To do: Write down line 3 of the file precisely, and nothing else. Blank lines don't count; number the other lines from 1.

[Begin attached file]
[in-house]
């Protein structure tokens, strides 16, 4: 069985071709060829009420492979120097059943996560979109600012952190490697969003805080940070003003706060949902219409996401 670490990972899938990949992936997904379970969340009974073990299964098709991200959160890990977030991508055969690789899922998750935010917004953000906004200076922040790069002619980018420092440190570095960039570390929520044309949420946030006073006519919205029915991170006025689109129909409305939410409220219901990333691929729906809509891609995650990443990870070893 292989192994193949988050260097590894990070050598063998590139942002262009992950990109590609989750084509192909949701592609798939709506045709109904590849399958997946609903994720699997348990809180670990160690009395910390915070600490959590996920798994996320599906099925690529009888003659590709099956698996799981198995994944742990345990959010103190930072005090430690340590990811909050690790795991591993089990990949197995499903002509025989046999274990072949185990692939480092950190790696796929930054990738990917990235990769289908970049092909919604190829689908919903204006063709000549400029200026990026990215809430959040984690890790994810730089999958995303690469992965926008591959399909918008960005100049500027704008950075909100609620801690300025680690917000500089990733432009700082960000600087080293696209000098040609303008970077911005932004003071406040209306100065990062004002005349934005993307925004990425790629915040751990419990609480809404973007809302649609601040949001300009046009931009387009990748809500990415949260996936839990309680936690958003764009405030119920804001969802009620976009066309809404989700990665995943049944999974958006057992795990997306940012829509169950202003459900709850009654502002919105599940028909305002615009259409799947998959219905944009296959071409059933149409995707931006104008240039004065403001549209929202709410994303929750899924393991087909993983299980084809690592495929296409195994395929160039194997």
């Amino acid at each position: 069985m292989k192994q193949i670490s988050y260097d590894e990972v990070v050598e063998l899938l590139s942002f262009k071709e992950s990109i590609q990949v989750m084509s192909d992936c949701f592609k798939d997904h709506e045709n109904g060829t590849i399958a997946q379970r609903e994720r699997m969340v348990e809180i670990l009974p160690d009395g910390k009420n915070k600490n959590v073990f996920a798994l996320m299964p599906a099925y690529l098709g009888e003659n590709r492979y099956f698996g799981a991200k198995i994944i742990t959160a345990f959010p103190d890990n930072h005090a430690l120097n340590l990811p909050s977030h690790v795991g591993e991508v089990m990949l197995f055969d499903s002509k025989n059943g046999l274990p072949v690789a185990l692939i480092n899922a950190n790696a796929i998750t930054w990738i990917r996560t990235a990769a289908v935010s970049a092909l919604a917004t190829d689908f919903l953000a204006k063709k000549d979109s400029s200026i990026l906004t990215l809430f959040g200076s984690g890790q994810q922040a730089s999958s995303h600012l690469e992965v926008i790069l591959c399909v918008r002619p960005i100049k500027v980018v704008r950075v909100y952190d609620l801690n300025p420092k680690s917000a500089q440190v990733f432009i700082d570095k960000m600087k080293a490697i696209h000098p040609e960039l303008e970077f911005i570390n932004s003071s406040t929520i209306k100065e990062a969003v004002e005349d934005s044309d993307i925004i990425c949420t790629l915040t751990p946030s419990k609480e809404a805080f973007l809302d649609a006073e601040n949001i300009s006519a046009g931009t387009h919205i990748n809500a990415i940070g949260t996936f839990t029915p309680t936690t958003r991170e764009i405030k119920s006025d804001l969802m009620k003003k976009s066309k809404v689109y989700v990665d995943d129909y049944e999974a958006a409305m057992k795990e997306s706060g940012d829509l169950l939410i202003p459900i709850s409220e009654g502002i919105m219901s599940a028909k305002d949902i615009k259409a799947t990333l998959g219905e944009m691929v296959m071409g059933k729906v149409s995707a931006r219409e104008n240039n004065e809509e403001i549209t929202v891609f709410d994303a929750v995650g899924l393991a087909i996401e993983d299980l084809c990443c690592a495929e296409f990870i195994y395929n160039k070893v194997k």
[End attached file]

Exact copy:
């Amino acid at each position: 069985m292989k192994q193949i670490s988050y260097d590894e990972v990070v050598e063998l899938l590139s942002f262009k071709e992950s990109i590609q990949v989750m084509s192909d992936c949701f592609k798939d997904h709506e045709n109904g060829t590849i399958a997946q379970r609903e994720r699997m969340v348990e809180i670990l009974p160690d009395g910390k009420n915070k600490n959590v073990f996920a798994l996320m299964p599906a099925y690529l098709g009888e003659n590709r492979y099956f698996g799981a991200k198995i994944i742990t959160a345990f959010p103190d890990n930072h005090a430690l120097n340590l990811p909050s977030h690790v795991g591993e991508v089990m990949l197995f055969d499903s002509k025989n059943g046999l274990p072949v690789a185990l692939i480092n899922a950190n790696a796929i998750t930054w990738i990917r996560t990235a990769a289908v935010s970049a092909l919604a917004t190829d689908f919903l953000a204006k063709k000549d979109s400029s200026i990026l906004t990215l809430f959040g200076s984690g890790q994810q922040a730089s999958s995303h600012l690469e992965v926008i790069l591959c399909v918008r002619p960005i100049k500027v980018v704008r950075v909100y952190d609620l801690n300025p420092k680690s917000a500089q440190v990733f432009i700082d570095k960000m600087k080293a490697i696209h000098p040609e960039l303008e970077f911005i570390n932004s003071s406040t929520i209306k100065e990062a969003v004002e005349d934005s044309d993307i925004i990425c949420t790629l915040t751990p946030s419990k609480e809404a805080f973007l809302d649609a006073e601040n949001i300009s006519a046009g931009t387009h919205i990748n809500a990415i940070g949260t996936f839990t029915p309680t936690t958003r991170e764009i405030k119920s006025d804001l969802m009620k003003k976009s066309k809404v689109y989700v990665d995943d129909y049944e999974a958006a409305m057992k795990e997306s706060g940012d829509l169950l939410i202003p459900i709850s409220e009654g502002i919105m219901s599940a028909k305002d949902i615009k259409a799947t990333l998959g219905e944009m691929v296959m071409g059933k729906v149409s995707a931006r219409e104008n240039n004065e809509e403001i549209t929202v891609f709410d994303a929750v995650g899924l393991a087909i996401e993983d299980l084809c990443c690592a495929e296409f990870i195994y395929n160039k070893v194997k």